Events Calendar (All Times Local)
RadioShack Files For Bankruptcy. Again
RadioShack has filed for bankruptcy for the second time. Just over two years ago, the electronics chain declared bankruptcy and then reorganized its business, closing thousands of stores and selling others to a hedge fund called Standard General, which took over the remaining business through its affiliate General Wireless.
Amazon Seeks Fresh Investment in India With New Grocery Service
Amazon.com Inc. wants to stock and sell groceries online directly to consumers in India, two senior government officials said, the latest move in its quest to boost sales in the South Asian nation. The e-commerce company has sought approval from India’s Trade Ministry to invest about $500 million in the new venture.
Japan to vet bidders in Toshiba chip sale for national security risks – sources
The Japanese government, fretting over the future of Toshiba Corp’s flagship memory chips unit, is prepared to block a sale to bidders it deems a risk to national security, sources said, a stance that gives U.S. suitors a major advantage. The government would use Japan’s foreign exchange and foreign trade laws to control the auction if need be, one of the sources said.
Stocks Gain as U.S. Debt Stems Worst Run Since ’12: Markets Wrap
The Stoxx Europe 600 Index rose 0.4 percent, as the FTSE 100 gained 0.5 percent. Futures on the S&P 500 added 0.3 percent.
Intellectual Property and Antitrust
Appeals court throws out six Intellectual Ventures “do it on a computer” patents
Intellectual Ventures boasts of having more than 30,000 patents—but you’d have to look for a long time to find one that can hold up under real scrutiny. After staying quiescent for years, IV opened up a barrage of lawsuits to enforce its patents in 2010.
Telecom, Wireless and TV
Verizon Wireless wades right back into the net neutrality debate with Fios deal
Verizon is taking a page out of AT&T’s book by zero rating its Fios cable TV service for all Verizon Wireless customers. That means that if you purchase your mobile data plan from Verizon Wireless and your cable TV plan from Fios, you can now use the Fios Mobile app to stream live channels and on-demand shows and not have it count against your monthly data cap.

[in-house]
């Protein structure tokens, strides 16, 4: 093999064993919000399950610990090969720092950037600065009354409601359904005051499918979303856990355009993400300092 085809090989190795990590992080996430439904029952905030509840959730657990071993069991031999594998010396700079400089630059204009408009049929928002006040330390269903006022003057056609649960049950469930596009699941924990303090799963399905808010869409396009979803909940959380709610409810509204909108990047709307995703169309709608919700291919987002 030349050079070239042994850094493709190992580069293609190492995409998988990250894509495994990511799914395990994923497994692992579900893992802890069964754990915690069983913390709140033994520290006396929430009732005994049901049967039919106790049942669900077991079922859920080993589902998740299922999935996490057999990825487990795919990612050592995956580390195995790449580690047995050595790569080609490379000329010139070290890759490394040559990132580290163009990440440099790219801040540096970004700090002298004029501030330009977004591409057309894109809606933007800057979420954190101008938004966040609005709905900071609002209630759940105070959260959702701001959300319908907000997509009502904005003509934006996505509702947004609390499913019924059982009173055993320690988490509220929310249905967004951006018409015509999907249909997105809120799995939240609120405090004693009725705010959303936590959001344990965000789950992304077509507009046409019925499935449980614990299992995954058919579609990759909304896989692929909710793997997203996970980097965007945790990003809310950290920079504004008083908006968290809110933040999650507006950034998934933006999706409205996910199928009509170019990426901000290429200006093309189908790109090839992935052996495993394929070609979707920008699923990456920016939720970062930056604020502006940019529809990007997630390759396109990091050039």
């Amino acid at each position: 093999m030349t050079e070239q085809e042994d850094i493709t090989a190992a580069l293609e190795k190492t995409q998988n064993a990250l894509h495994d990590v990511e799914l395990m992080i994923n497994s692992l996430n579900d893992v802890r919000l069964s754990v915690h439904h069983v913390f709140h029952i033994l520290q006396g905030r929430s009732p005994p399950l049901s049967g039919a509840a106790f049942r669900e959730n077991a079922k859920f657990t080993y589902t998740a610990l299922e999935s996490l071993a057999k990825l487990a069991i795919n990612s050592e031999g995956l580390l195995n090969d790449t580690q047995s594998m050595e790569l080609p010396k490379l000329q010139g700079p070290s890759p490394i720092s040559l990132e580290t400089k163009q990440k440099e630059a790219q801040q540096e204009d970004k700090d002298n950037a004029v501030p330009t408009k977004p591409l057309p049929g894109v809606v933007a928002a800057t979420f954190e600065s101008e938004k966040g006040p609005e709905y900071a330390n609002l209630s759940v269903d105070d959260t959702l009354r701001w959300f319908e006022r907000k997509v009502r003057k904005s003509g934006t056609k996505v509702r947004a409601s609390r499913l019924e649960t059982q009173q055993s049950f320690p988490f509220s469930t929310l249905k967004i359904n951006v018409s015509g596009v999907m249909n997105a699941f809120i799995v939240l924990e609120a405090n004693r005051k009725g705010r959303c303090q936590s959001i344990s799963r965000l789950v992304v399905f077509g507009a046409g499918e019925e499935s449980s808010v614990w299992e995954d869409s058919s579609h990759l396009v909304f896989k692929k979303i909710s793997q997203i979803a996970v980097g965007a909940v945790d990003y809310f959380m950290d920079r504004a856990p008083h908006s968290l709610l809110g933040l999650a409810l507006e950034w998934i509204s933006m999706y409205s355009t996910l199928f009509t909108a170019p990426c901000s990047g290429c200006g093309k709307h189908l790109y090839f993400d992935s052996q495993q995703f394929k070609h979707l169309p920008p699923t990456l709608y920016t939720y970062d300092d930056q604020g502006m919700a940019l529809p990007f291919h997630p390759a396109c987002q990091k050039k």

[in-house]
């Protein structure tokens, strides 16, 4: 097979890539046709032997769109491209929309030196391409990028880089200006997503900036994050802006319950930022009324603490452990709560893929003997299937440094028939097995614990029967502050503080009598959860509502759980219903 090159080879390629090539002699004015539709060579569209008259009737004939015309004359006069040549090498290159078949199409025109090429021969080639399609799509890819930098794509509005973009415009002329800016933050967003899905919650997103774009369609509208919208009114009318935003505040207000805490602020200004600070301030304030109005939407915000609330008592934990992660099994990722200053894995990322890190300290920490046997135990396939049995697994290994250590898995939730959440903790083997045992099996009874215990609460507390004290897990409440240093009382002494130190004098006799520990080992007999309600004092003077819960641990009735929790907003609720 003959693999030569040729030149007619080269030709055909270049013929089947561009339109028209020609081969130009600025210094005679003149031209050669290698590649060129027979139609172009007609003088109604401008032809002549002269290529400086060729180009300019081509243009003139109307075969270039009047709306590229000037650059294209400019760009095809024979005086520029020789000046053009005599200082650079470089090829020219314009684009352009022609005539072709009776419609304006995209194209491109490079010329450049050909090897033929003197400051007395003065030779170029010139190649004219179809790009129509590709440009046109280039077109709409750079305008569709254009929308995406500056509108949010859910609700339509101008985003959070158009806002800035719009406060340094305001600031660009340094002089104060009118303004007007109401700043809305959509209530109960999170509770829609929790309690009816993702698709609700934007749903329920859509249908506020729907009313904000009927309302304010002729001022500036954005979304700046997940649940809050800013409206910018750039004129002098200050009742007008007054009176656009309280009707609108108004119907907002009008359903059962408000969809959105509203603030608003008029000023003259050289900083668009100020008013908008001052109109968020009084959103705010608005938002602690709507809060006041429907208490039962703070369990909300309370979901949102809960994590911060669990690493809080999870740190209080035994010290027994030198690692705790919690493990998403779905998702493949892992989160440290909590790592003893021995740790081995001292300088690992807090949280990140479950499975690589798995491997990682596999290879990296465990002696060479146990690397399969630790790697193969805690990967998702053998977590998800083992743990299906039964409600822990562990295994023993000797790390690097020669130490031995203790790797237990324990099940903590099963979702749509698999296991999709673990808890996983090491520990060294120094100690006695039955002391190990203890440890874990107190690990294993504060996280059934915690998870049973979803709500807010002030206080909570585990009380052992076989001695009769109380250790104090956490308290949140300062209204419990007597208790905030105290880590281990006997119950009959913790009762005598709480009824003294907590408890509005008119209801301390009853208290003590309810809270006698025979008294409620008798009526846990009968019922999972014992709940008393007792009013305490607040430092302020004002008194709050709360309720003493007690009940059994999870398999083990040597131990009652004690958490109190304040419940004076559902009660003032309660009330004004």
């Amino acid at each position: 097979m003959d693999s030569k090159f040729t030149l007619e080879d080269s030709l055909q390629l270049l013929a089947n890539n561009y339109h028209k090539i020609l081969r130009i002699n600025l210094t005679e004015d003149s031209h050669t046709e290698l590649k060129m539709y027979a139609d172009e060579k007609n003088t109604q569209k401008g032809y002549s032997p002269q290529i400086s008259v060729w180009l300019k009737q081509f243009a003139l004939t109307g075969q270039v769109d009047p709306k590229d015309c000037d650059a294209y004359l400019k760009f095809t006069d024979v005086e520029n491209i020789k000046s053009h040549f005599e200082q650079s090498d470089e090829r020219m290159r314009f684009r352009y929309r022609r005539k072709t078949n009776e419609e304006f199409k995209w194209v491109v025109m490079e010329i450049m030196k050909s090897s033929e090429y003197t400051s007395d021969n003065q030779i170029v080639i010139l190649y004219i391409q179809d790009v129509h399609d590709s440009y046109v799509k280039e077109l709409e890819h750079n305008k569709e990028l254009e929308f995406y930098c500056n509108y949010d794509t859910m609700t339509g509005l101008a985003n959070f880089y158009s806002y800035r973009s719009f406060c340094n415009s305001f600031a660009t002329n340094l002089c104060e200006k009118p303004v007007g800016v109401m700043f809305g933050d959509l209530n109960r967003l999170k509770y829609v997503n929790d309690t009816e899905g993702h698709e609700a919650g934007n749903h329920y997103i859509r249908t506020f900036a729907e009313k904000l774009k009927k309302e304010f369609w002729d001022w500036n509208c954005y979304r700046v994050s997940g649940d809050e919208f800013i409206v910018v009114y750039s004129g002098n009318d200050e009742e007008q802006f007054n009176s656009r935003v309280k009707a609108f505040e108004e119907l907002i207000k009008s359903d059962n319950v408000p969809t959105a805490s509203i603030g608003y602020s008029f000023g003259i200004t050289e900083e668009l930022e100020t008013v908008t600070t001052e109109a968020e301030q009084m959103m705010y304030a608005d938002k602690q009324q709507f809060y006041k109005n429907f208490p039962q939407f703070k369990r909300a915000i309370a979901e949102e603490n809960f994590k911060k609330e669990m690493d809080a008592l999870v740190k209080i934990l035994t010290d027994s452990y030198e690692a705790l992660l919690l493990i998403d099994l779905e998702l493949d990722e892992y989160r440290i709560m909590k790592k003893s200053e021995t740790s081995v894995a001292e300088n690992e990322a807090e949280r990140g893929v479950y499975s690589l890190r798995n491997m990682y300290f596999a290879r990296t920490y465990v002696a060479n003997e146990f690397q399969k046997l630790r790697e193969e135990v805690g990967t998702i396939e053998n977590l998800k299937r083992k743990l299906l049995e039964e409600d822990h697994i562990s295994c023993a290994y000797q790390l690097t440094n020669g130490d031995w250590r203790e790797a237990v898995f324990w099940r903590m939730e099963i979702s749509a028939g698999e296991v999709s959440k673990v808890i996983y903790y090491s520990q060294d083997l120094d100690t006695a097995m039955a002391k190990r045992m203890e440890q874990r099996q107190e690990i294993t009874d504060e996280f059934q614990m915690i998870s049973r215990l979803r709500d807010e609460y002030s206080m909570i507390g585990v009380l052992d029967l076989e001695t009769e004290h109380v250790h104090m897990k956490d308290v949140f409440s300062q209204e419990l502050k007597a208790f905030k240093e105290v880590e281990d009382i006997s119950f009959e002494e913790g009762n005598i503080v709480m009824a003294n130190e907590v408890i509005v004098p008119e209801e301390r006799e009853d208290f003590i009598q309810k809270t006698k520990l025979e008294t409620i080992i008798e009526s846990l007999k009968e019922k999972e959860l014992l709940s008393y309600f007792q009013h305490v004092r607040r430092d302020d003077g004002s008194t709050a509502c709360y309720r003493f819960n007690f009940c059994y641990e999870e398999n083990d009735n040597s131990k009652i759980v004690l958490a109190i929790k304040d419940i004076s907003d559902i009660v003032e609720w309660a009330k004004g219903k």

Net neutrality hurts health care and helps porn, Republican senator claims
Republican senators yesterday claimed that net neutrality rules are hurting broadband network investment and urged Federal Communications Commission Chairman Ajit Pai to overturn them. “Chairman Pai, I would encourage you and the commission to revisit that order and to rescind it in its entirety,” Sen. Ted Cruz (R-Texas) said during an FCC oversight hearing held by the Senate Commerce Committee yesterday.
Amazon Says It’s Open to Pushing Content Through Cable Boxes
Amazon.com Inc., the e-commerce giant that’s shaking up the entertainment industry, says it’s open to pursuing deals to stream content through cable operators’ set-top boxes, much like Netflix Inc. has done in the U.S. and Europe. “Amazon is definitely open to those partnerships and to be fair, we haven’t done as much there as Netflix have done,” Alex Green, managing director of Amazon Video, said Thursday at the Cable Congress conference in Brussels.
Trump Begins to Map Out $1 Trillion Infrastructure Plan
President Donald Trump pushed his White House team on Wednesday to craft a plan for $1 trillion in infrastructure spending that would pressure states to streamline local permitting, favor renovation of existing roads and highways over new construction and prioritize projects that can quickly begin construction. “We’re not going to give the money to states unless they can prove that they can be ready, willing and able to start the project,” Mr. Trump said at a private meeting with aides and executives that The Wall Street Journal was invited to observe.